Mr. Biden‘s first stop was in Boise, Idaho, to visit the National Interagency Fire Center, which coordinates the federal government’s response to wildfires.
He was scheduled to visit Sacramento, California, later Monday to see the devastation wrought by the Caldor Fire.
During a briefing with state officials, Mr. Biden tried to sell the $3.5 trillion spending package by promoting it as a way to prevent wildfires because it will spend billions in fighting climate change.
Mr. Biden said the package would include billions for wildfire preparedness, expand the number of public water sources and improve forest management.
“We’ve got to pass it in both [chambers of Congress],” he said. “That’s going to … be a big help to you. Smaller states in terms of population can’t carry this on their back.”
The president linked the wildfires that are raging in Idaho and California to climate change.
“Reality has a way of working its way in. And well, you know, the reality is that we have a global warming problem — a serious global warming problem,” Mr. Biden said. “It’s consequential and what’s going to happen is that things aren’t going to go back to what it was before.”
More than 6,800 wildfires large and small have burned roughly 1.7 million acres with California alone this year, making it one of the worst fire seasons in history.
The blazes have been ignited by extremely hot weather and a lengthy drought.
While Mr. Biden and some scientists have blamed climate change on the raging fires, others have attributed wildfires to other causes. Carelessly discarded cigarette butts, improperly extinguished campfires and lightning have all influenced the frequency and intensity of wildfires.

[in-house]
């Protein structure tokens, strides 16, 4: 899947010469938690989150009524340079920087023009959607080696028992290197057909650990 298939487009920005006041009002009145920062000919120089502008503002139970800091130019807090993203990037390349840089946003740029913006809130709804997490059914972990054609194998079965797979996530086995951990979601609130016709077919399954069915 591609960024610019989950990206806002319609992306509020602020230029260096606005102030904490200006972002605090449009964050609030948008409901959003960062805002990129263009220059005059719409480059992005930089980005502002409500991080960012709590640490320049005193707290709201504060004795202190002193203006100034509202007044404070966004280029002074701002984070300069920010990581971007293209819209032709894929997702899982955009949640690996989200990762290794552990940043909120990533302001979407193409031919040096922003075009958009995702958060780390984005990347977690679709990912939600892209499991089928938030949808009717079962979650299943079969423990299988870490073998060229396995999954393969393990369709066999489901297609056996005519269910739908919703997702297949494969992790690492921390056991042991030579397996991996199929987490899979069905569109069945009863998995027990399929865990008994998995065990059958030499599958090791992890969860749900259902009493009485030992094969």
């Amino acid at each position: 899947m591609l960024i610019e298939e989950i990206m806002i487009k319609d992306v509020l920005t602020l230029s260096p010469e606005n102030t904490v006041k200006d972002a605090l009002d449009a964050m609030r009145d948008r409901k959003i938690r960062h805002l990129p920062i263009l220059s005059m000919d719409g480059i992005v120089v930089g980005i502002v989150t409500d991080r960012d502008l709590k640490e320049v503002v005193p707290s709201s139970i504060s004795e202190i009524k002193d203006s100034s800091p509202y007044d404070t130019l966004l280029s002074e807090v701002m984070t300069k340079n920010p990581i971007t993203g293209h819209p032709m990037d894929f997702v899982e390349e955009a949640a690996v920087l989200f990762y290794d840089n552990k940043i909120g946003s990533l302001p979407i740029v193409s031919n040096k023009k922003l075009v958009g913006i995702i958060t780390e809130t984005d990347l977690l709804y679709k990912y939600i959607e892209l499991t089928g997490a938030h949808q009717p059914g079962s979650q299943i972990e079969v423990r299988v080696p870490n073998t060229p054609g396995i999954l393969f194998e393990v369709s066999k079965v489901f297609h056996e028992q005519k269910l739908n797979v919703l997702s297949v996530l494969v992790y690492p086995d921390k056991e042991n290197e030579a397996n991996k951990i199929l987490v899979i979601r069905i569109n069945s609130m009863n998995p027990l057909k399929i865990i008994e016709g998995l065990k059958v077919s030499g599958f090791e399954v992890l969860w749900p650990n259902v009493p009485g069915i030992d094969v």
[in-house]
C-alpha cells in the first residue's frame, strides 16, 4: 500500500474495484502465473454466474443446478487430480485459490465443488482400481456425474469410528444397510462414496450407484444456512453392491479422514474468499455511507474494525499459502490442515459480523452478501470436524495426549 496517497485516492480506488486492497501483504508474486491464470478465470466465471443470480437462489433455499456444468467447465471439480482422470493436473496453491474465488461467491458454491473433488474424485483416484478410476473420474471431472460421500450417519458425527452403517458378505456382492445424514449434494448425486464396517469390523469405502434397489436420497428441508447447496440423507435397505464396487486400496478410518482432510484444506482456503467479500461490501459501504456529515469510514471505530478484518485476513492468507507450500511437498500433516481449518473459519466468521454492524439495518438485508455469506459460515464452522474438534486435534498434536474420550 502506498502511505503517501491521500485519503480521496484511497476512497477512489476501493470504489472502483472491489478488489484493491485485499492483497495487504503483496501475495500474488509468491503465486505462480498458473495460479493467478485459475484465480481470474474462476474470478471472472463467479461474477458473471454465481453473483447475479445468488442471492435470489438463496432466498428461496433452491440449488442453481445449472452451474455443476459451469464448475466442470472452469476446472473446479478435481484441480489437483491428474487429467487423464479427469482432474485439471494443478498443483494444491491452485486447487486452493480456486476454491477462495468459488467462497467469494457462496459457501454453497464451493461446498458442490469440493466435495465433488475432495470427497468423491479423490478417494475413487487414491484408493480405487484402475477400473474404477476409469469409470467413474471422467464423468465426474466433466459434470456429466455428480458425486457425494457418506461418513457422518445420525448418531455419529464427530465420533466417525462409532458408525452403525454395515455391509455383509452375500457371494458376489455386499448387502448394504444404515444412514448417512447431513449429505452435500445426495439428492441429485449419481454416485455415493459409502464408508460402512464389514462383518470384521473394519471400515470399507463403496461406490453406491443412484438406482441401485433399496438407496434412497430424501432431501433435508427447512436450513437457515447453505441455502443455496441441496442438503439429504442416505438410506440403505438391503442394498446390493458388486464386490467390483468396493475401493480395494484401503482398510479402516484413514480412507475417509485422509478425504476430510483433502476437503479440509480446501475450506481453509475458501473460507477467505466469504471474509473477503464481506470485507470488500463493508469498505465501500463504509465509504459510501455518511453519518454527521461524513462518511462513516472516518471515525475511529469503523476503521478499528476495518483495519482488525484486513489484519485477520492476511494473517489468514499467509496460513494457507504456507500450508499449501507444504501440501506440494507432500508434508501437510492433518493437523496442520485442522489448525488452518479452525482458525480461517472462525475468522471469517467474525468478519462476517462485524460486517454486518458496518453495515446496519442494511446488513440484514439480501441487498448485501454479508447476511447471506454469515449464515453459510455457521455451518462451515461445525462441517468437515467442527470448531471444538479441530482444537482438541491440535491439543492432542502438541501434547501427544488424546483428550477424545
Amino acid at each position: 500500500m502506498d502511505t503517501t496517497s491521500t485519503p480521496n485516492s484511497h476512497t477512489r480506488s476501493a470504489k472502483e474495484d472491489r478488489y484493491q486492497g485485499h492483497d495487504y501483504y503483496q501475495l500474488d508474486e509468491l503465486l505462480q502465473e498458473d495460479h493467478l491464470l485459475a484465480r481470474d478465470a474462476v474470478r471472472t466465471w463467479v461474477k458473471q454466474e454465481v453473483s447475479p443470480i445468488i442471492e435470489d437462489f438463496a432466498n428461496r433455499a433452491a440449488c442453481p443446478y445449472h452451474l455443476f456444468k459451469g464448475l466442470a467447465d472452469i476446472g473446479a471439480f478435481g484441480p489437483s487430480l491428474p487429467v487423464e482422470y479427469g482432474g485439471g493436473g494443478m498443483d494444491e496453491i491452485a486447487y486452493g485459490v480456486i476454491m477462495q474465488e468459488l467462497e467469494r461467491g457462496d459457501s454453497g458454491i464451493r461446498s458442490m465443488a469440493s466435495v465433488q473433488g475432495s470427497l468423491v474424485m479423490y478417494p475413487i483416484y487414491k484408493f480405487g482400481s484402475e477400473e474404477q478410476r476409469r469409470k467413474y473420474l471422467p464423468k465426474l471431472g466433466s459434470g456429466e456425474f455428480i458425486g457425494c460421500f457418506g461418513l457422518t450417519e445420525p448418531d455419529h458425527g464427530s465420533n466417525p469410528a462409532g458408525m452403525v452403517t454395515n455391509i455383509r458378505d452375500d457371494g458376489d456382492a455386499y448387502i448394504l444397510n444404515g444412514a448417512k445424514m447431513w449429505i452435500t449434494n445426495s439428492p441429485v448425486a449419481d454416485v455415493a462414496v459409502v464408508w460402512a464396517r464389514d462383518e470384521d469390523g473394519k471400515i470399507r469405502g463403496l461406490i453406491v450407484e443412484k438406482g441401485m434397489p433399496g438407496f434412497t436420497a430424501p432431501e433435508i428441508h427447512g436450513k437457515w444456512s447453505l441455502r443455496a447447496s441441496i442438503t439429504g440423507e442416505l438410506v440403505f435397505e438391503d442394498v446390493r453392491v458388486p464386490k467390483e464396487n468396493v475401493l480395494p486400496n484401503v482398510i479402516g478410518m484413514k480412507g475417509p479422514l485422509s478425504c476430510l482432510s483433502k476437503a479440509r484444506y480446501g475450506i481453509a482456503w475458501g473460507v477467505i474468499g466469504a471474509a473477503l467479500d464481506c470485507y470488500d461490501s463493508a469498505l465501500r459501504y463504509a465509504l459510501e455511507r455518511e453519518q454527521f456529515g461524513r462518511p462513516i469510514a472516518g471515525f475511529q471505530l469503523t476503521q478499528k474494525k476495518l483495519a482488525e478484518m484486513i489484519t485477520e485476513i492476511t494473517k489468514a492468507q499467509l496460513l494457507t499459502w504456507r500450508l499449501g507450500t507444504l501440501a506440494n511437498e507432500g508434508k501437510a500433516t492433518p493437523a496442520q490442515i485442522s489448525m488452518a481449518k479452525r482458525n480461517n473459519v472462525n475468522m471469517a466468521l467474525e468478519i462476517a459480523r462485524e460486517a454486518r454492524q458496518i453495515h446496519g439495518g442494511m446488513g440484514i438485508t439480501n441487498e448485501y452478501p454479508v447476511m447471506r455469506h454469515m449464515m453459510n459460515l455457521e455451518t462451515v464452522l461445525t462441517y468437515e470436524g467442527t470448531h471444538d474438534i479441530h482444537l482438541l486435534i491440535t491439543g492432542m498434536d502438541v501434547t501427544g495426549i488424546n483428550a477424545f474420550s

Others have blamed bureaucratic red tape for stopping controlled burns, which are used to prevent forest fires by eliminating dead tree limbs, leaves and other debris before they become too hot and spark a wildfire.
Rep. Bruce Westerman, Arkansas Republican and ranking member of the House Committee on Natural Resources, called on Mr. Biden to implement common-sense practices, including controlled burns, to stop wildfires.
“We can all agree that wildfires are horrific and should not be happening at their current scale and frequency. Yet when my Republican colleagues and I suggest scientifically-proven ways to mitigate them, we are met with silence and indifference,” he said in a statement.
“Talk is cheap; action is harder. We’ve got to start using commonsense practices on our nation’s forests so we don’t rinse and repeat the same cycle year after year,” he said.
But some states in the west have ordered fewer controlled burns, because they can hurt water and air quality.
Controlled burns also can be risky — one by the Colorado State Forest Service in 2021 led to three deaths and 23 houses destroyed.
It is the Biden administration’s second invocation of the arcane World War II-era law. Earlier this year, Mr. Biden used to increase vaccine supplies.
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